Students surprised at Black History program

Jorian Williams, an eighth grader at R. B. Hudson Middle School, thought Friday was going to be a normal day at school, but it was anything but that.

Williams and his classmates participated in the yearly wax museum project, where eighth graders chose someone to emulate for Black History Month and line the hall dressed as that person and deliver monologues with their biographies.

Williams chose to be actor Palmer Williams Jr., a Camden native, and even though the two share the same last name, there is no relation.

“In fifth grade I was chosen to be Palmer Williams, and I thought it would be very fun to do it [again],” Jorian said. “I’ve watched some parts of him in the plays and he’s very funny.”

Palmer is known for his role as Floyd Jackson on “Tyler Perry’s House of Payne” and the sitcom “Love Thy Neighbor.”

“It’s just very fun to be him,” Jorian said.

Little did he know, as he was delivering his speech, Palmer was walking through the doors of the school.


Palmer walked up to hear the end of Jorian’s speech and hugged him as soon as it was over.

Jorian never broke character during his speech.

“I thought it was really, really cool,” Palmer said. “I just wanted to hug him and say thank you for one. The fact that he was able to continue on without stopping completely, and still do it — it was very admirable of him to sustain his composure and everything.”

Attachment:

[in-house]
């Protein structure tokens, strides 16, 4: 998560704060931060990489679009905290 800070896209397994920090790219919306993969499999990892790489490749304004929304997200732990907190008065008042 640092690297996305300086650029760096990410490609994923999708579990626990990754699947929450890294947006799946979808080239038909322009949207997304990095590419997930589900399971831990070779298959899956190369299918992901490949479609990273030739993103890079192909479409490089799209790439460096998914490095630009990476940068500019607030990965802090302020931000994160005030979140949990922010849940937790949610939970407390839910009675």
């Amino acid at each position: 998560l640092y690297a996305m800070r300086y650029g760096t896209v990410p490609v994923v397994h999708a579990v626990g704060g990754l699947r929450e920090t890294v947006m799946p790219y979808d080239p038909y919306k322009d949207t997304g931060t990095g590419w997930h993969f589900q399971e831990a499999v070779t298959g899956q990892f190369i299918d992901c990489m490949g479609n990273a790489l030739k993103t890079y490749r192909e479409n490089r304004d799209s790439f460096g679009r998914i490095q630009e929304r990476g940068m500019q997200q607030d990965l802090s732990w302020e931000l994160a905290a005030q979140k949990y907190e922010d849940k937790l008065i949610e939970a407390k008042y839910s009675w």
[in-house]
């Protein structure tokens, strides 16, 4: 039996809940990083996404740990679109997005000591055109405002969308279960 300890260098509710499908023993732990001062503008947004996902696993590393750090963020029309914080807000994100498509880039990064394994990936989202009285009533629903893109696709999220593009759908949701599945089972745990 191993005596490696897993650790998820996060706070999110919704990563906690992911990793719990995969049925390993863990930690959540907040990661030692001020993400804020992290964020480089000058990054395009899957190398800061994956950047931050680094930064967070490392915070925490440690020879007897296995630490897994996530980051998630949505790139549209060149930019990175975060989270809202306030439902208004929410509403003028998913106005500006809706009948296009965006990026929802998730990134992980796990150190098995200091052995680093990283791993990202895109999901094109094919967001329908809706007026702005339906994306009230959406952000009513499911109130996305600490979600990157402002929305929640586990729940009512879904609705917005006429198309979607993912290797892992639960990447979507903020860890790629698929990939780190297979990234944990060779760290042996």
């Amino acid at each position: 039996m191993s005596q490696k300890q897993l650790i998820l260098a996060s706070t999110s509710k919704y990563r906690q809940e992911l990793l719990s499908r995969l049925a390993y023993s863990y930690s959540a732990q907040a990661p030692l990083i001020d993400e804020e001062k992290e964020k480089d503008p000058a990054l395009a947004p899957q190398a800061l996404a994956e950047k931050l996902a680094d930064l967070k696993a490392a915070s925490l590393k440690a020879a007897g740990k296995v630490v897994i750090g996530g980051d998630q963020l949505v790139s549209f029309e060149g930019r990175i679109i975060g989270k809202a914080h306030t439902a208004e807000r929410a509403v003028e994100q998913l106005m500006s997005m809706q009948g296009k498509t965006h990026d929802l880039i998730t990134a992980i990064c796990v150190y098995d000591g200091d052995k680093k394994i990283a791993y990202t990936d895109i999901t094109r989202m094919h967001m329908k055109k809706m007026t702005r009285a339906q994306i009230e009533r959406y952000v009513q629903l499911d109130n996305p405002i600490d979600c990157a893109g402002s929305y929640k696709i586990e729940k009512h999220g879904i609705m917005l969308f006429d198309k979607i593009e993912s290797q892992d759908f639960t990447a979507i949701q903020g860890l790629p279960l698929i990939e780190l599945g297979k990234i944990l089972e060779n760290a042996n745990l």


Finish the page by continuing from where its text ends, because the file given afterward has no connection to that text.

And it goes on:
There was no taking the smile off of Jorian’s face after he met Palmer.

“It was pretty cool,” Jorian said. “It’s very amazing that the person I’m portraying is actually here. I never thought he would have come. I was just really, really excited.”

Palmer said it was a great feeling to know that Jorian had taken the time to research him and that he chose to portray him for his project.

“It’s overwhelming, like somebody actually thought enough of my career to actually want to emulate it,” Palmer said. “He’s relaying my history, so to speak.”

Jorian wasn’t the only one surprised though.

Amari Williams, another eighth grader participating in the project was surprised when Judge Briana Westry Robinson, who she was portraying, walked in to see her.

“She’s young, and she’s an inspiration,” Amari said of Robinson.

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Robinson was elected as the District Court Judge in Wilcox County in November and was recently sworn in at 27 years old as the youngest African American female to ever serve as a judge in Alabama.

“It’s breathtaking because I can’t believe that I’m considered to be history. I just wanted to be a judge. I didn’t know I was making history,” Robinson said.

“I was honored that they even considered me. There were so many people that they could choose from so to pick me, that was great.”


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